Whilst I’m writing this, I have a box of tissues next to me, a woolly jumper on, and some yoga pants. I’m full of a head cold and I’d like to go back to bed, but I have more clients to stay awake for today.

 We could look at this from two angles, yes I’m poorly and I feel like I’ve been dragged through a hedge backwards, but I’m also grateful.

I’m grateful for the soft tissues that aren’t going to turn my nose into Rudolf’s. I’m grateful for the woolly jumper keeping me warm, the fact I have a lovely bed I’ll go and jump in later as soon as I’ve seen my last client of the day. I’m grateful that all my clients today are online clients, so I can wear my comfy yoga pants, and no one knows I’m secretly slobbing it! I’m grateful for my clients and the strength they use every day to get through challenging times. I’m grateful for the little bit of sun that has just begun to poke through the dreary day.

And there you go……before I know it, I’ve got a whole list of objects and moments I’m grateful for even on a day that doesn’t rank high in my “Best days of my life” rankings!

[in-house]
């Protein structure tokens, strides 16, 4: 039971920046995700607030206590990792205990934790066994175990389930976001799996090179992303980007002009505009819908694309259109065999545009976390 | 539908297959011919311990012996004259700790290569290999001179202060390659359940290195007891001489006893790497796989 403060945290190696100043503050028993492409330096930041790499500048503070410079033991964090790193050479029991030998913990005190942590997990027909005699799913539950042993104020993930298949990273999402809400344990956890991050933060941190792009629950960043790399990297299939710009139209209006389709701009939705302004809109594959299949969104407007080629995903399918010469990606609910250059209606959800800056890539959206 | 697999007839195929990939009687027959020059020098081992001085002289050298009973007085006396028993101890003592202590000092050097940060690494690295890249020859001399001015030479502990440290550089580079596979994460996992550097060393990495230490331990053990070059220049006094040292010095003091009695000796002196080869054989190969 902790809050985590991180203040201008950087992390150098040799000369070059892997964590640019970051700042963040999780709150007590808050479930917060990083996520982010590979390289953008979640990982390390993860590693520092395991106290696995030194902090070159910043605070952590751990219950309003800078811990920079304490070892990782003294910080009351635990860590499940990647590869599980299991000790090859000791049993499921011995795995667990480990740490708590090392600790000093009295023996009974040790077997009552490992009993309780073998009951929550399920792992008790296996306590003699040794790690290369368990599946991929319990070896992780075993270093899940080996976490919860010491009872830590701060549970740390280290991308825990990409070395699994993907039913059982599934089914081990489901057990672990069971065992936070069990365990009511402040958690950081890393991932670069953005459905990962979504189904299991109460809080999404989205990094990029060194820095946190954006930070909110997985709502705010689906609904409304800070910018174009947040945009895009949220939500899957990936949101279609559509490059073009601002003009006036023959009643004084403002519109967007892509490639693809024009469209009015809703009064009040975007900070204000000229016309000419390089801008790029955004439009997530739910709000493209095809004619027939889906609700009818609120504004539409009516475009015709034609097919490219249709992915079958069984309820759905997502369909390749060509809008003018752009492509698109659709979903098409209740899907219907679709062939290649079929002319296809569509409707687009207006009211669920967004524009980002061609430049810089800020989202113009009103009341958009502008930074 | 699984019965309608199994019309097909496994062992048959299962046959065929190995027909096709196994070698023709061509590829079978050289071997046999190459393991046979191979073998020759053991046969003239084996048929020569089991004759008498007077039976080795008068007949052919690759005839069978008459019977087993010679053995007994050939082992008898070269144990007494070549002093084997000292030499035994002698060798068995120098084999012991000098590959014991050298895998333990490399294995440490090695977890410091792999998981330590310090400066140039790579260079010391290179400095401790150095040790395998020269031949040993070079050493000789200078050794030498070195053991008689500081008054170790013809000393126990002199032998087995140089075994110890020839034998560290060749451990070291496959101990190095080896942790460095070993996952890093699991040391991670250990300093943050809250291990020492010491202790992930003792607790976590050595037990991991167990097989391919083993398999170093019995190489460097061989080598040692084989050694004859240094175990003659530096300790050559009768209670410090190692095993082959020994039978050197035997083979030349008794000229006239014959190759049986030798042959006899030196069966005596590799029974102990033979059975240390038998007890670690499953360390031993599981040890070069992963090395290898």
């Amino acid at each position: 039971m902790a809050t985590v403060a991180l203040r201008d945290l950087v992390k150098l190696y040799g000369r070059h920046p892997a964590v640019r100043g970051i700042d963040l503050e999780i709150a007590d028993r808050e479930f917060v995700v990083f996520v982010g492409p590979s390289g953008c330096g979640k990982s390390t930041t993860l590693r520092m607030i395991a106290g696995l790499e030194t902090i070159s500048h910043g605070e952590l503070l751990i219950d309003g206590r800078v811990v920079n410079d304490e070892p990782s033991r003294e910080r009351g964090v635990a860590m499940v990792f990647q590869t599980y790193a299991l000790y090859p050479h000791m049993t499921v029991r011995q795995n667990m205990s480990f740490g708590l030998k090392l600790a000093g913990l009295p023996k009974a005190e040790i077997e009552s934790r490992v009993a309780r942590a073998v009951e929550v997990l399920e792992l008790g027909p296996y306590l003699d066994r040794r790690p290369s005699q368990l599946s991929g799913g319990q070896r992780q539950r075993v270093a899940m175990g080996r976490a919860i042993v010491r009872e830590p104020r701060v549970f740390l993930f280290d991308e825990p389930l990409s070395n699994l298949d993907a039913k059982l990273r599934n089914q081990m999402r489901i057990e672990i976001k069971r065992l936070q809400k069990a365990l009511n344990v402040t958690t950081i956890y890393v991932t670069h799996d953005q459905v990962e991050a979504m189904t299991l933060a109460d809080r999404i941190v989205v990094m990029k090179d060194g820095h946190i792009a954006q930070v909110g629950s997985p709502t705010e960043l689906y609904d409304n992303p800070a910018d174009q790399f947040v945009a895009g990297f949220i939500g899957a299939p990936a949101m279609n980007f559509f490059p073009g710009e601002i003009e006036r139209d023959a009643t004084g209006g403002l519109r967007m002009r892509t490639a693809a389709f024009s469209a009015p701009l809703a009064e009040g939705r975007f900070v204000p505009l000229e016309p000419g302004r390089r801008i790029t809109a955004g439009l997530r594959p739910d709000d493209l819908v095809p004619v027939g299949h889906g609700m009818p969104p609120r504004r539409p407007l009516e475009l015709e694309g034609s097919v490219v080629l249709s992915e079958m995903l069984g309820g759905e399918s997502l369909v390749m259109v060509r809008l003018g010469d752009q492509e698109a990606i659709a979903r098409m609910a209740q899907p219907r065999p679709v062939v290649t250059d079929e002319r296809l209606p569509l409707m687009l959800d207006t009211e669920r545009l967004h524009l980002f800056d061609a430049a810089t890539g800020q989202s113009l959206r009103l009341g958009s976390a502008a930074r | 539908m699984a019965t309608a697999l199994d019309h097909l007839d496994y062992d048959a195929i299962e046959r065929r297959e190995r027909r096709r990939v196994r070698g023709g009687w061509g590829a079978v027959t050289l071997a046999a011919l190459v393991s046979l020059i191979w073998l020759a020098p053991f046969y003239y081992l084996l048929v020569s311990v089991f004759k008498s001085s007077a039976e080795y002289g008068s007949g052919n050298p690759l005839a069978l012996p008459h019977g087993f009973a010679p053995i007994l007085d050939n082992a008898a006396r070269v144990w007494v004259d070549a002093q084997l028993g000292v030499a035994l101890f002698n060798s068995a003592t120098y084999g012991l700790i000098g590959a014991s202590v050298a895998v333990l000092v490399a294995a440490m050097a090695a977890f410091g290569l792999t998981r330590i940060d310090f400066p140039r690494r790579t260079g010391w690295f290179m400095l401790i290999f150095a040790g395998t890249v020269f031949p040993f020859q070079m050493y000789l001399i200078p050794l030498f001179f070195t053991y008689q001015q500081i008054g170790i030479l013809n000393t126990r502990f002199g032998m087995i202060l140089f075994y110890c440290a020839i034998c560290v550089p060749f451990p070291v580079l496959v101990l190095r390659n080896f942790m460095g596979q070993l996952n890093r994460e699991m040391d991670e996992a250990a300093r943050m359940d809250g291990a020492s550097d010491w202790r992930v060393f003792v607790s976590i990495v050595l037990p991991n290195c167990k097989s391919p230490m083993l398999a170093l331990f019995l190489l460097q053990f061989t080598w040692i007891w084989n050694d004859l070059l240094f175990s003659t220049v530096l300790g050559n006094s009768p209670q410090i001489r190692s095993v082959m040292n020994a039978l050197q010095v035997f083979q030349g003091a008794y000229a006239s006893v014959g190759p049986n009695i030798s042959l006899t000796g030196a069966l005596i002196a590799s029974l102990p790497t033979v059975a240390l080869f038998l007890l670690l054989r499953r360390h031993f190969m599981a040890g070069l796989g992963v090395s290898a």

How do I see the good in every day?

Practice is definitely a factor. It’s taken me a long time to be able to see a dreary day where I’m feeling poorly and sorry for myself and turn it around into finding loads I’m grateful. So, please don’t beat yourself up if you find it really difficult at first! It takes time, and practice, but ANYONE can do this. You included!

How do I start a gratitude journal?

First off, let’s begin by finding a notebook or diary of some kind that you can write in. I’m sure if you muster up the motivation, you’ll probably have a notebook lying around in a cupboard somewhere in your house, but if that’s not an option you can usually grab one from a local shop for under a pound. If a notebook doesn’t feel like the right idea for you let’s be more creative. What about journaling what you’re grateful for throughout your day by taking photos?

When is the best time to journal?

At night right before you go to sleep. So, it might feel good to leave the notebook at the side of your bed to remind you. It’s also something great to wake up to and have a little read of too. If you’re taking pictures, it can be helpful to do a rerun in your imagination of the pictures you took that day right before you fall asleep.